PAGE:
Ben Glover has already firmly established himself as an accomplished singer-songwriter worldwide with his previous 3 albums, and his fourth album ‘Do We Burn the Boats’ only enhances the Glenarm man’s reputation. His style flits in between the mellower end of alternative pop with hints of Travis, Coldplay and David Gray and the classic Americana of Springsteen and Petty at their mellower moments. Glover’s voice is a less gravel-ly Boss and less nasal-ly Petty so it makes sense.
Mellow is definitely the word that springs to mind when listening to the album. The arrangements are subtle and slick without being intrusive and they let Glover’s soft sandpapery vocals take centre stage. When you hear the words singer-songwriter this is what you expect, so people who are into this genre will lap this album up and previous fans will not be disappointed.
The album kicks off with the up-tempo, bright ‘n’ breezy ‘What Ever Happens Will’ – a good choice as it is the most ‘instant’ song on the album. Glover has already had several songs licensed for TV and Films and, with its bright guitar and positive message, I can envisage this song also finding its way into a television soundtrack. Hot on its heels is ‘Uncomplicated’ another up-tempo track that includes more from Glover’s band arrangement with strong drums and building guitar as it moves to the strong middle break. I like it a lot.
Memo is next; a more folk influenced tune complete with ‘Whoo hoo ooo oh’ chorus. Glover then brings a little Coldplay/‘Fix You’ guitar into play to give it a slightly different feel. Again, as with ‘Uncomplicated’, this lift works well in terms of the music, though perhaps the vocal needed to rise to the challenge the guitar sets and it might’ve made the song a touch more anthemic.
Do What You Do takes the mood right down – with a touch of Counting Crows’ wistfulness and longing. It’s fragile and beautiful, with the help of an organ to underline the mood and pretty female harmonies to add a touch of bittersweet to the arrangement. Fittingly, it is followed by War To Believe, which kicks in with a very Counting Crows type Country Rock guitar riff and, although Glover’s vocal couldn’t be more unlike like Adam Duritz, there is no getting away from the similarity.
Only You & I is a pretty love song and again it’s hard to get away from thinking that this will be some film or TV exec’s idea of a great song for the end of a movie. No Means Yes drops the mood right down echoing Do What You Do, complete with organ and female harmonies. It doesn’t really go anywhere, but I guess there are songs that are like that, where the writer tells his tale in a style he believes is fitting of the subject.
A Thousand Suns takes the mood back up again, not in a loud raucous way, that’s not Glover’s style. This is soft, ‘East-Coast driving’, top-down Country Rock including a ‘Na, Na, Na, Na’ chorus (not a fan of these, but I’ll forgive him). Break Away is a more edgy slice of Country Rock, and being the fan I am of melancholy music, is probably my favourite song on the album. I feel the chorus just has that bit extra resonance for this reason and the middle section goes up a notch as well before dropping down again to some effect.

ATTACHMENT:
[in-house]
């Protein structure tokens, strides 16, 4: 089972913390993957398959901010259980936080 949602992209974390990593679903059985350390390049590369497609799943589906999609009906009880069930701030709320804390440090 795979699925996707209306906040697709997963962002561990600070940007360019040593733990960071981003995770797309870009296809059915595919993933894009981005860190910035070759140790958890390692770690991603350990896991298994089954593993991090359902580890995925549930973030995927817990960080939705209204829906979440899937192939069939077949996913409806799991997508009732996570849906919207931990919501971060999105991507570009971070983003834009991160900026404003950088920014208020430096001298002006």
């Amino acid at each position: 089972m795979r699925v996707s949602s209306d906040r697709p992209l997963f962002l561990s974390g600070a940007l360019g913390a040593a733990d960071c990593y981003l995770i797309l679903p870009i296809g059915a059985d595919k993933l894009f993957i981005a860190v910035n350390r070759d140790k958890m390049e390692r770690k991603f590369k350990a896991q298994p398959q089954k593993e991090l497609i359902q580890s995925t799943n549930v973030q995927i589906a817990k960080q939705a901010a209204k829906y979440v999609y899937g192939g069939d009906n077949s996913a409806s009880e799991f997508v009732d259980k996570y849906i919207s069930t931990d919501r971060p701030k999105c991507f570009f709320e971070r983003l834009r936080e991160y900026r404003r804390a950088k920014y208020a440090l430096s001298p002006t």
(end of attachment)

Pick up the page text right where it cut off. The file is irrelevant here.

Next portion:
The album closes with ‘Rampart Street’, the longest song on the album at over 5 minutes. More than all the rest, this is a story set to music. It’s a builder, a grower, which is a metaphor for the entire album. I love how it builds, though I must confess I expected to go further and really let go at the end, in a way U2 almost trademarked circa ‘Joshua Tree’ and ‘Rattle & Hum’ but as I have said before, I have to allow the writer to convey what he wants to convey without pandering to commerciality.
There’s no doubt that his travels to America have allowed him to immerse himself in United States culture and there are loads of American references. This is nothing new of course as America seduces all who cross her path. This is where Glover’s main market outside of Ireland will no doubt be, as the UK prefers the ‘mockney’ tones of Sheeren and the like.
Glover is such an accomplished writer within his chosen style that anything he puts out will almost automatically be worth a 3 out of 5 rating in anyone’s estimation as a starting point. To add extra stars (hearts in our case) there needs to be more than just slick song-writing, there needs to be songs to remember; special songs that grab you and won’t let go and make you want to buy the album first of all and then continue to play it. Glover has an ability to write songs that have a chance of that, especially as I have already commented, that have real appeal to those who’d seek to license them.
But it is a slow-burner of an album that for me took several listens to really get into. Some people, in these days of instant judgement may not give it the chance it needs to grow. I would also prefer a bit more edge and more crescendo moments, and there are a couple of songs, which, with a bit more of those elements, could really stand out and then stay in the memory. I have to accept that this is perhaps not Glover’s style and perhaps would require him to vocally go where he doesn’t want to go. He knows his own audience and perhaps does not want to alienate those who have put him where he is in order to go chasing a wider, perhaps younger, audience.
But this is a fine slice of easy-listening singer-songwriting and we should be proud of Ben Glover as another fine Irish musical export.
◀ STANDOUT ⁞ Breakaway ▶
◀ SOUNDS LIKE ⁞ David Gray ▶